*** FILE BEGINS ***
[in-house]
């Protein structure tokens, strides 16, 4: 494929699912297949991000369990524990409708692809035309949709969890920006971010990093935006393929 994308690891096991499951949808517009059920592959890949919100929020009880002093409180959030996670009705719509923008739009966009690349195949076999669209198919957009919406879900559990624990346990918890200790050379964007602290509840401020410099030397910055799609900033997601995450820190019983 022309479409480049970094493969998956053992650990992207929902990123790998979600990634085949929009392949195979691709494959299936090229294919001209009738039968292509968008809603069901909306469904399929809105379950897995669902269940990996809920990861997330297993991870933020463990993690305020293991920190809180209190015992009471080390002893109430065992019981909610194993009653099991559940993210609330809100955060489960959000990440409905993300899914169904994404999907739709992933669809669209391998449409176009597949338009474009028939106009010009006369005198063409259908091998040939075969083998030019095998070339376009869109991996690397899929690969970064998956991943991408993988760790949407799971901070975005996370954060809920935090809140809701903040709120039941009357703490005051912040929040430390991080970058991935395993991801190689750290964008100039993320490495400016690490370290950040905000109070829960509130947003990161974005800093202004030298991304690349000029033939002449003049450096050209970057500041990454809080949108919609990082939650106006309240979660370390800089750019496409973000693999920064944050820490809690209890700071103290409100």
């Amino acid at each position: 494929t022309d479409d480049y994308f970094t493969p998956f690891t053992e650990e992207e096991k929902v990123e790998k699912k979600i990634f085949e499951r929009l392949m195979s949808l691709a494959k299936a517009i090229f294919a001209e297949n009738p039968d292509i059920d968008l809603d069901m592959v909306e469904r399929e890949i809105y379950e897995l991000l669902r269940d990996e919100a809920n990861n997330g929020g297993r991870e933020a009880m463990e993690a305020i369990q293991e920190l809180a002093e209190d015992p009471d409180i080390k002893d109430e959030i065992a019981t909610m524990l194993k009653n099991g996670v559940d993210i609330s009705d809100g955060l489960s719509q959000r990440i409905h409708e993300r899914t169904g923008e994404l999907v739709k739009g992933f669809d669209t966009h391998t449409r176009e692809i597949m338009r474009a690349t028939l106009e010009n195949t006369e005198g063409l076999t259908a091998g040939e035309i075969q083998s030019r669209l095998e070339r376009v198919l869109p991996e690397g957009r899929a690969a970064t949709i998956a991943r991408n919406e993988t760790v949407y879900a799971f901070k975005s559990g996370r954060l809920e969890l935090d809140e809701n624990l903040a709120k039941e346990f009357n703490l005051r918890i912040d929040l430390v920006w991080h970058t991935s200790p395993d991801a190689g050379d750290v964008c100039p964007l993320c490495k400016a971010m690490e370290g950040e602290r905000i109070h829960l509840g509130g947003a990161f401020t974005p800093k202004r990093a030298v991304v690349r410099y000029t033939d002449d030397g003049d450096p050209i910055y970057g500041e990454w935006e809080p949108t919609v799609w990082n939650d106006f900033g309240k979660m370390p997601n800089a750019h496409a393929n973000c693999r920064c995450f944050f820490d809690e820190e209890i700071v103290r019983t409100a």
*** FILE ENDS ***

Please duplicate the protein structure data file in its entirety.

[in-house]
């Protein structure tokens, strides 16, 4: 494929699912297949991000369990524990409708692809035309949709969890920006971010990093935006393929 994308690891096991499951949808517009059920592959890949919100929020009880002093409180959030996670009705719509923008739009966009690349195949076999669209198919957009919406879900559990624990346990918890200790050379964007602290509840401020410099030397910055799609900033997601995450820190019983 022309479409480049970094493969998956053992650990992207929902990123790998979600990634085949929009392949195979691709494959299936090229294919001209009738039968292509968008809603069901909306469904399929809105379950897995669902269940990996809920990861997330297993991870933020463990993690305020293991920190809180209190015992009471080390002893109430065992019981909610194993009653099991559940993210609330809100955060489960959000990440409905993300899914169904994404999907739709992933669809669209391998449409176009597949338009474009028939106009010009006369005198063409259908091998040939075969083998030019095998070339376009869109991996690397899929690969970064998956991943991408993988760790949407799971901070975005996370954060809920935090809140809701903040709120039941009357703490005051912040929040430390991080970058991935395993991801190689750290964008100039993320490495400016690490370290950040905000109070829960509130947003990161974005800093202004030298991304690349000029033939002449003049450096050209970057500041990454809080949108919609990082939650106006309240979660370390800089750019496409973000693999920064944050820490809690209890700071103290409100």
């Amino acid at each position: 494929t022309d479409d480049y994308f970094t493969p998956f690891t053992e650990e992207e096991k929902v990123e790998k699912k979600i990634f085949e499951r929009l392949m195979s949808l691709a494959k299936a517009i090229f294919a001209e297949n009738p039968d292509i059920d968008l809603d069901m592959v909306e469904r399929e890949i809105y379950e897995l991000l669902r269940d990996e919100a809920n990861n997330g929020g297993r991870e933020a009880m463990e993690a305020i369990q293991e920190l809180a002093e209190d015992p009471d409180i080390k002893d109430e959030i065992a019981t909610m524990l194993k009653n099991g996670v559940d993210i609330s009705d809100g955060l489960s719509q959000r990440i409905h409708e993300r899914t169904g923008e994404l999907v739709k739009g992933f669809d669209t966009h391998t449409r176009e692809i597949m338009r474009a690349t028939l106009e010009n195949t006369e005198g063409l076999t259908a091998g040939e035309i075969q083998s030019r669209l095998e070339r376009v198919l869109p991996e690397g957009r899929a690969a970064t949709i998956a991943r991408n919406e993988t760790v949407y879900a799971f901070k975005s559990g996370r954060l809920e969890l935090d809140e809701n624990l903040a709120k039941e346990f009357n703490l005051r918890i912040d929040l430390v920006w991080h970058t991935s200790p395993d991801a190689g050379d750290v964008c100039p964007l993320c490495k400016a971010m690490e370290g950040e602290r905000i109070h829960l509840g509130g947003a990161f401020t974005p800093k202004r990093a030298v991304v690349r410099y000029t033939d002449d030397g003049d450096p050209i910055y970057g500041e990454w935006e809080p949108t919609v799609w990082n939650d106006f900033g309240k979660m370390p997601n800089a750019h496409a393929n973000c693999r920064c995450f944050f820490d809690e820190e209890i700071v103290r019983t409100a």